Oh, it’s been one of those days. Maybe it’s the freaky snow storm that hit the northeast, maybe it is people wondering if they have been April Fool’d, or maybe it was the haywire hacking that hit Facebook today – people are tetchy and strange.
Fractious, contentious, argumentative – yes, that was public discourse today. It’s been a long winter, and it’s the middle of Lent.
Arguments that surfaced, wholly unconnected, today: Whether Christians should celebrate Easter (yeah, I know – that’s WHY we are Christians, but this was confusion over the word Easter, which is derived from the pagan/germanic word for spring); whether Christians should speak out against Islam – this was in connection with the burning of a Quran inciting a riot in Afghanistan – and how they should speak out. And then there was Braveheart.
The movie, starring Mel Gibson in bad hair extensions. No, I won’t post a photo because you all know the iconic shot of Mel, face painted blue, trying to look all noble and medieval. It isn’t accurate to history, there’s a bit of hanky-panky involved (Mel Gibson!) but all in all, despite the violence, it is a film worth watching. I wouldn’t let my thirteen year old watch it, maybe, but the young man who posted that he was watching Braveheart tonight is well past that age. He also isn’t likely to buy a broadsword and start hacking at his enemies, or try to seduce French princesses in drafty old towers.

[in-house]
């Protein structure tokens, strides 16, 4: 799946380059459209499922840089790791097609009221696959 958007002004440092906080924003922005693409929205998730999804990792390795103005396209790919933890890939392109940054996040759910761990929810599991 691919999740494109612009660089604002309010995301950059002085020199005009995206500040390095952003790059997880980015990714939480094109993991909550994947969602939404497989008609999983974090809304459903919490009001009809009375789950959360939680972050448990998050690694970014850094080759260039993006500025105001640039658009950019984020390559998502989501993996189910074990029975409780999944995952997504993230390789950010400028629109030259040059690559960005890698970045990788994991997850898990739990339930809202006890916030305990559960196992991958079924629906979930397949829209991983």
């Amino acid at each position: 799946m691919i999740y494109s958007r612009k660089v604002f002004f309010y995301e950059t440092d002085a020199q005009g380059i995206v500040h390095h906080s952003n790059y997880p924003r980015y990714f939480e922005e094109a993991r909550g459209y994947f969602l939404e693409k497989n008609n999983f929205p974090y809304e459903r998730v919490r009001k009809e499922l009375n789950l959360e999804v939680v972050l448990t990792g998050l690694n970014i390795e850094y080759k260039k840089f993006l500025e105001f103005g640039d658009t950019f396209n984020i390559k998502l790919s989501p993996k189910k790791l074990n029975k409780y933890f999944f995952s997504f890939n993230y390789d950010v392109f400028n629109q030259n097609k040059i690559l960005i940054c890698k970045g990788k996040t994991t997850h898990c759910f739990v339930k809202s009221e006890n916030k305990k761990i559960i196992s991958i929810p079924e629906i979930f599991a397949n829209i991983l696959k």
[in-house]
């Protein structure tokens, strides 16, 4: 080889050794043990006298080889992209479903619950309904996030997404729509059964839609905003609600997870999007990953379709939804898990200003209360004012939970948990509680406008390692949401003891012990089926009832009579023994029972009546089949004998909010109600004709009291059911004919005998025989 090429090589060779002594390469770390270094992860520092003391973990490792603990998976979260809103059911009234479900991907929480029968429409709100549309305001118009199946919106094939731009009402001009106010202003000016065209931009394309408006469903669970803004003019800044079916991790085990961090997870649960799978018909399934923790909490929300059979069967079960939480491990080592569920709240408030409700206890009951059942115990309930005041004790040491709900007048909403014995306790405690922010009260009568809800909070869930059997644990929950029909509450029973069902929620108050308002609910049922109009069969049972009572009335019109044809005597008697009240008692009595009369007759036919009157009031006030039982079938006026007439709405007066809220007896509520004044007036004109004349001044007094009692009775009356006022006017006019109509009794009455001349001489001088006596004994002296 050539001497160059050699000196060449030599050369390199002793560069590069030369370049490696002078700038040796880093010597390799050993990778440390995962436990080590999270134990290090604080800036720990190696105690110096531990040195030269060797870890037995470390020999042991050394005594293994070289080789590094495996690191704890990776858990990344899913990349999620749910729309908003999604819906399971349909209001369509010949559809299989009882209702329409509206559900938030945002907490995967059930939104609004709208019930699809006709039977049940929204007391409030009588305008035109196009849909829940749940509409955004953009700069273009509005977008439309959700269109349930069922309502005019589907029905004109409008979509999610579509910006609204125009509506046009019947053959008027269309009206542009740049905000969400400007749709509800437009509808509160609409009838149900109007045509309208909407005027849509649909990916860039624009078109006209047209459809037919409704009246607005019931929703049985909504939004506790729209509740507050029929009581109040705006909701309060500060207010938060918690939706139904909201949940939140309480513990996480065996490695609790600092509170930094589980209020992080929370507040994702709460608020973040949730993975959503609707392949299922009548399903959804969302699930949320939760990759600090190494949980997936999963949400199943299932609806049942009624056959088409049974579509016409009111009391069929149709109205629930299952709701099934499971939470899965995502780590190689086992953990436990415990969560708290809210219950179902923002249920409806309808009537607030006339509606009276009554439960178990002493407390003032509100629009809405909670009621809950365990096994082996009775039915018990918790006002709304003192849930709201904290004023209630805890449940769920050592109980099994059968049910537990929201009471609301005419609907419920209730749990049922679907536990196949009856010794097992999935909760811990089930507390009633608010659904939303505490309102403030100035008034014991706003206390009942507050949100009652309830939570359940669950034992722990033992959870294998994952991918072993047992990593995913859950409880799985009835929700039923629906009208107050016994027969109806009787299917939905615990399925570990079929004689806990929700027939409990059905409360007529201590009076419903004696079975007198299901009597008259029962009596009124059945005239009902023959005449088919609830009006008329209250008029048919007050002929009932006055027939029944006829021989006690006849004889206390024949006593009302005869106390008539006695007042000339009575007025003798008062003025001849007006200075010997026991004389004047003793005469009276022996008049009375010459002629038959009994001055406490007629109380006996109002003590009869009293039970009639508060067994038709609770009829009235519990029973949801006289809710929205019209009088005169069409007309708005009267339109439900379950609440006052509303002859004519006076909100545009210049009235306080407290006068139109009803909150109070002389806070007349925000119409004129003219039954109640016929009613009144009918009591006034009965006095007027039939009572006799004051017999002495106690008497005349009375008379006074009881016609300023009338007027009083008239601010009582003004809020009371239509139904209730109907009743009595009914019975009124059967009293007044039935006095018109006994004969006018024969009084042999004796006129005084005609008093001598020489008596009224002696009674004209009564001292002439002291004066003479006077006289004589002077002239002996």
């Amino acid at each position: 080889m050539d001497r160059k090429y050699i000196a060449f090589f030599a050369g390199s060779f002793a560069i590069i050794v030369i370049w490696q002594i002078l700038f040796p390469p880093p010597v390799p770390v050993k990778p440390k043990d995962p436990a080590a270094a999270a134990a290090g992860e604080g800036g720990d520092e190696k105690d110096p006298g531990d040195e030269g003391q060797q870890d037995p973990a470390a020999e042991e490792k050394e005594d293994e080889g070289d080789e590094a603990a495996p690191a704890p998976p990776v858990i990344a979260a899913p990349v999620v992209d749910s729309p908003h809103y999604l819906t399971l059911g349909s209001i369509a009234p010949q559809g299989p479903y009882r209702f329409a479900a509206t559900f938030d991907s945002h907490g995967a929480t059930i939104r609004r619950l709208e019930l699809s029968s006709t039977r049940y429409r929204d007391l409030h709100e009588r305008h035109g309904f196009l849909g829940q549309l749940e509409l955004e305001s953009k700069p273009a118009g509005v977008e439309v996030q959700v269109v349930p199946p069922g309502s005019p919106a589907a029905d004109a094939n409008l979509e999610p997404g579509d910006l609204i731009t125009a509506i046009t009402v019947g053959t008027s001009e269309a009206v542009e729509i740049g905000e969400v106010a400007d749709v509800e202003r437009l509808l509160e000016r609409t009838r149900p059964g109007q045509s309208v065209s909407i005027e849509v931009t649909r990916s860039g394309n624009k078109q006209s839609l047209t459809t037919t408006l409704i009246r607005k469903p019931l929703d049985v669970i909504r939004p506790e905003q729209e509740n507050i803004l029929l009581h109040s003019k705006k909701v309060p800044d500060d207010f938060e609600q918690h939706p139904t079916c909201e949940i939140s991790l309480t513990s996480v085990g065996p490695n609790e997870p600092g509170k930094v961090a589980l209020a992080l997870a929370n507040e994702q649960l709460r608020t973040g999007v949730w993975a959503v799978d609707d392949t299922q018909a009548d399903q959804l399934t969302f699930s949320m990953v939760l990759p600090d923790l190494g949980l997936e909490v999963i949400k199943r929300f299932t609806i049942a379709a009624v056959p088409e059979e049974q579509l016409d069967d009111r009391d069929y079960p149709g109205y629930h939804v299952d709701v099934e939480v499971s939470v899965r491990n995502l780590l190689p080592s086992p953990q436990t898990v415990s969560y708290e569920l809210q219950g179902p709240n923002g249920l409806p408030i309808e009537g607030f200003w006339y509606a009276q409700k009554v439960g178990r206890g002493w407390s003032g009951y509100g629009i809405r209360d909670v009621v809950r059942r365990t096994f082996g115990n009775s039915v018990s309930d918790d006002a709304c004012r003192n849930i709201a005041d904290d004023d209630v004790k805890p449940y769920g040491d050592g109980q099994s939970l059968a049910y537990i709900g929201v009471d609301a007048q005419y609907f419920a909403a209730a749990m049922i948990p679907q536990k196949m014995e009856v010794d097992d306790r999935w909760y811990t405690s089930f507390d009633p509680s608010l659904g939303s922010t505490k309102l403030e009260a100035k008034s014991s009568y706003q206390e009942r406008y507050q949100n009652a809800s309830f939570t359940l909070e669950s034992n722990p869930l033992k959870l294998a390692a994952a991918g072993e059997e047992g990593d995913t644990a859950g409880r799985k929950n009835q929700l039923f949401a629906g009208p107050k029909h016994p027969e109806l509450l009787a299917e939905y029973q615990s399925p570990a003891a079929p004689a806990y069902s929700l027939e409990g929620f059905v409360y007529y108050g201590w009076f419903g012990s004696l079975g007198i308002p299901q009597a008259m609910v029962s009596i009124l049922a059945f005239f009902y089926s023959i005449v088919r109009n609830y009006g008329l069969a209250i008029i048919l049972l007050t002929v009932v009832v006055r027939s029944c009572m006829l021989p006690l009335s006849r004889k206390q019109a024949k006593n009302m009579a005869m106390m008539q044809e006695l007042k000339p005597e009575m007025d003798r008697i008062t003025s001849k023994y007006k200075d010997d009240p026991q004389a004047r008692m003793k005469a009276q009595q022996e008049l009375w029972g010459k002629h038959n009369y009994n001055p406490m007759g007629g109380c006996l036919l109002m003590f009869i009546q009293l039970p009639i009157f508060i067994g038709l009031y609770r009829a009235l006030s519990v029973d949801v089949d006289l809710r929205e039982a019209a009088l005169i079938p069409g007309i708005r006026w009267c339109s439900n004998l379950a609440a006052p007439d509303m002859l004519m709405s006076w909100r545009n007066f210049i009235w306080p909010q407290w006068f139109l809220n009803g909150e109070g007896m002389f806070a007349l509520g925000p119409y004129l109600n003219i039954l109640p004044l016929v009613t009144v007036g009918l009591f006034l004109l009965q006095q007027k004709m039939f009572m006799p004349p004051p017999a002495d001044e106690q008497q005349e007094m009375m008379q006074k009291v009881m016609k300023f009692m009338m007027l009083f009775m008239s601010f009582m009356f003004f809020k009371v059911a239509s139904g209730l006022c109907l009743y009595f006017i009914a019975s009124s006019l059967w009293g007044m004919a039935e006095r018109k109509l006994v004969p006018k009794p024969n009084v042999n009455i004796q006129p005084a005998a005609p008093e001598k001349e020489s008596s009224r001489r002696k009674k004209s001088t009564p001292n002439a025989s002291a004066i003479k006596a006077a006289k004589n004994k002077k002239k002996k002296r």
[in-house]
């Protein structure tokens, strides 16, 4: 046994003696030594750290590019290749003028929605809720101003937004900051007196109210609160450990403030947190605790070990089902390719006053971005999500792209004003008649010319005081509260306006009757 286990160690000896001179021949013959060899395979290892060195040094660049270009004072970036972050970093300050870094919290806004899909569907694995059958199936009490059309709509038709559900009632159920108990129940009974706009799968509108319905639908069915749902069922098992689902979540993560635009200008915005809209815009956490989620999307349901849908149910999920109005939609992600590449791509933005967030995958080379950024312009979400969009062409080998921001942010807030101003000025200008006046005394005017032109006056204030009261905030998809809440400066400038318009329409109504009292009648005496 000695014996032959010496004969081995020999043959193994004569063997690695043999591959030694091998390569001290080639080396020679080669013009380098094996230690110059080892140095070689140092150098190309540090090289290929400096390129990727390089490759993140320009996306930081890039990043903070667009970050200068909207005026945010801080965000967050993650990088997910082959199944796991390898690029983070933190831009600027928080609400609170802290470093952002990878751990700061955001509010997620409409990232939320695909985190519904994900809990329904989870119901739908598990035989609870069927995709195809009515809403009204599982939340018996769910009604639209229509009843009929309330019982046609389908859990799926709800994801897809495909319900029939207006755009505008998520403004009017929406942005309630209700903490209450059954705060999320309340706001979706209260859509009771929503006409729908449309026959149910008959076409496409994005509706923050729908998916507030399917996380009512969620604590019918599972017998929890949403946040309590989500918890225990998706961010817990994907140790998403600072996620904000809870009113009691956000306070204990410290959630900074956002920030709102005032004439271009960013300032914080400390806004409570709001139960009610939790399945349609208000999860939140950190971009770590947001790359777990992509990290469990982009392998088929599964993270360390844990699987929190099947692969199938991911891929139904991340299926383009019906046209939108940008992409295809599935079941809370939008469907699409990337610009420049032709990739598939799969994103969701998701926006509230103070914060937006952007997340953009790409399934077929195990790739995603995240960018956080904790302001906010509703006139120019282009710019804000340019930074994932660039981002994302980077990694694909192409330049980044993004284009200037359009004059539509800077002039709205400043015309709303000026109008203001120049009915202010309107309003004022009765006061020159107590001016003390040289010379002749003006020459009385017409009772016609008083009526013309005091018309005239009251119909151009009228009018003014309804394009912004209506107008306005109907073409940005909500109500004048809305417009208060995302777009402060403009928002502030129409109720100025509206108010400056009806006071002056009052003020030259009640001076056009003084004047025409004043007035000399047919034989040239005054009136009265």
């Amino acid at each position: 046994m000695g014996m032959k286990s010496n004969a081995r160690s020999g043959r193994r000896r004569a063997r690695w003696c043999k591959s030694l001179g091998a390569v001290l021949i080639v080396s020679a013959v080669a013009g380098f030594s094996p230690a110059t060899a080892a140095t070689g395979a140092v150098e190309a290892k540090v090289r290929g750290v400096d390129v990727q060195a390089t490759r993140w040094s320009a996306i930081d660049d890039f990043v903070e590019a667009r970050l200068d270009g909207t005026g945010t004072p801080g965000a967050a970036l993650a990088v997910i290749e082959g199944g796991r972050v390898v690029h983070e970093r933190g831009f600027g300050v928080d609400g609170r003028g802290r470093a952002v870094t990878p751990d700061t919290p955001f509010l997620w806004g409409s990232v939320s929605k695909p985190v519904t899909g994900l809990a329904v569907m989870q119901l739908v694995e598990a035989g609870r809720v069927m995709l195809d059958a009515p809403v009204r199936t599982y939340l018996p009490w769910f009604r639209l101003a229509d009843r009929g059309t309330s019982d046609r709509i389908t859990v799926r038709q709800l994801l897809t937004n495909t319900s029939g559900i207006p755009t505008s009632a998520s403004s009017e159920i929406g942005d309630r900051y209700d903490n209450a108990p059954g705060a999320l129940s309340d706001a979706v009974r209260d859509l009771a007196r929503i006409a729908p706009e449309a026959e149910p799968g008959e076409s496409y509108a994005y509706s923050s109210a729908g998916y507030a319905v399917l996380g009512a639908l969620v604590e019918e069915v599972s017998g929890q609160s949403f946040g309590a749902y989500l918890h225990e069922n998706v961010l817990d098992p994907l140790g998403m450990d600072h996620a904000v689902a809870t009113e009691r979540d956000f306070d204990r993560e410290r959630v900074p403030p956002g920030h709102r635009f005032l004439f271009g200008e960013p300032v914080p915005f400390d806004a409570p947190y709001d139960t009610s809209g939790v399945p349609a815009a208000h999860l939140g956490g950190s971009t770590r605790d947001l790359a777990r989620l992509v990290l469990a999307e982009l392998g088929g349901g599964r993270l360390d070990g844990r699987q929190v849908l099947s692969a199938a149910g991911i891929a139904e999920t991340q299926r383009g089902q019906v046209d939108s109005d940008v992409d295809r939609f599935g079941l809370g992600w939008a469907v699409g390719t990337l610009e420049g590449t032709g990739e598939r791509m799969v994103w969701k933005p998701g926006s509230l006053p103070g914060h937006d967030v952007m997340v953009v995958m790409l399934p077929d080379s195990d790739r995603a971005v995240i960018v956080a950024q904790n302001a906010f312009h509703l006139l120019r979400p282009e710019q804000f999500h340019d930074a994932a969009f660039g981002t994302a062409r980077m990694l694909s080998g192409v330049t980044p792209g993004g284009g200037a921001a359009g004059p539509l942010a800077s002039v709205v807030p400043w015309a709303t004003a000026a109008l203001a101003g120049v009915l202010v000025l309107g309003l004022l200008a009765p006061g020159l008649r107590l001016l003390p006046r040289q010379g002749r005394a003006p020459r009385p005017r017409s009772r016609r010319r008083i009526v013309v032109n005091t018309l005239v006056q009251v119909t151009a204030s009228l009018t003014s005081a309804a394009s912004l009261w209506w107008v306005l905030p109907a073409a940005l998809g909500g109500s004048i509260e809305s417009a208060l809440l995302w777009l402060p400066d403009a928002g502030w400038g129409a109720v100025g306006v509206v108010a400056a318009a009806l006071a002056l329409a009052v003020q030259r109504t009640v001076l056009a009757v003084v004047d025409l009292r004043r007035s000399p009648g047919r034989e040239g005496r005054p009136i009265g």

People got nasty. Violence, sex, nudity. God would be unhappy.
Points to make: A) It is about war. Violence is part of war. It doesn’t make war look like fun; it makes war look like hell. B) Sex. Yeah, we all know where babies come from. If I remember, the sex is kind of obscure – it isn’t a porno. C) Nudity. Grownups have seen naked people before. Get over it. And if you have ever watched a movie with Mel Gibson in it, you know you are going to see his nekkid butt. He loves to show that thing. Yawn. I think the worst thing about watching Braveheart is seeing the progression of leprosy in the Old Bruce.
I am thoroughly disgusted by the actions of Terry Jones, the Florida preacher who has incited violence by burning a Quran, or rather, and more accurately, encouraging his associate to burn a Quran, in yet another of his attention grabbing schemes. This is not what Christianity is about. The stunt didn’t get much news coverage in America, but it made the front pages in Afghanistan, and incited a riot that cost UN personnel their lives. People who have never heard of Terry Jones died because of his bigotry. So I have stated on Facebook that I will no longer entertain items in my news feed that attempt to raise anger and public ire against Islam. And someone tried to argue it with me. Look, links to scurrilous websites that promote misunderstanding, lies and hatred are not going to be part of my life. I’ve already said that about anti-abortion links – I am pro-life, but I do not want to see photos of dismembered fetuses. This does not honour their loss or atone for their suffering. It is disrespectful. People got taken off my friends list for that – and I removed someone today who despite my warning, provocatively posted a link to misinformation. She thinks she is witnessing to Muslims, but this is merely inciting argument.
I will not be watching Braveheart, or any violent movie. My heart is no longer in the fight for freedom. Perhaps that is for young men, if they can grasp the metaphor. I am anticipating that martyrdom is more likely, as my stand as a pacifist becomes stronger. It is exciting to think we are changing the world through facebook, but we aren’t. We could – if we use it to strengthen relationships, rally for peace, and pray for each other. But an argument gets us nowhere, except farther apart.
So watch Braveheart if you are so inclined. Remember, though, that war is brutal. Think of the innocents who lose their lives in the course of developing the plot. Be careful what you say, and why you say it.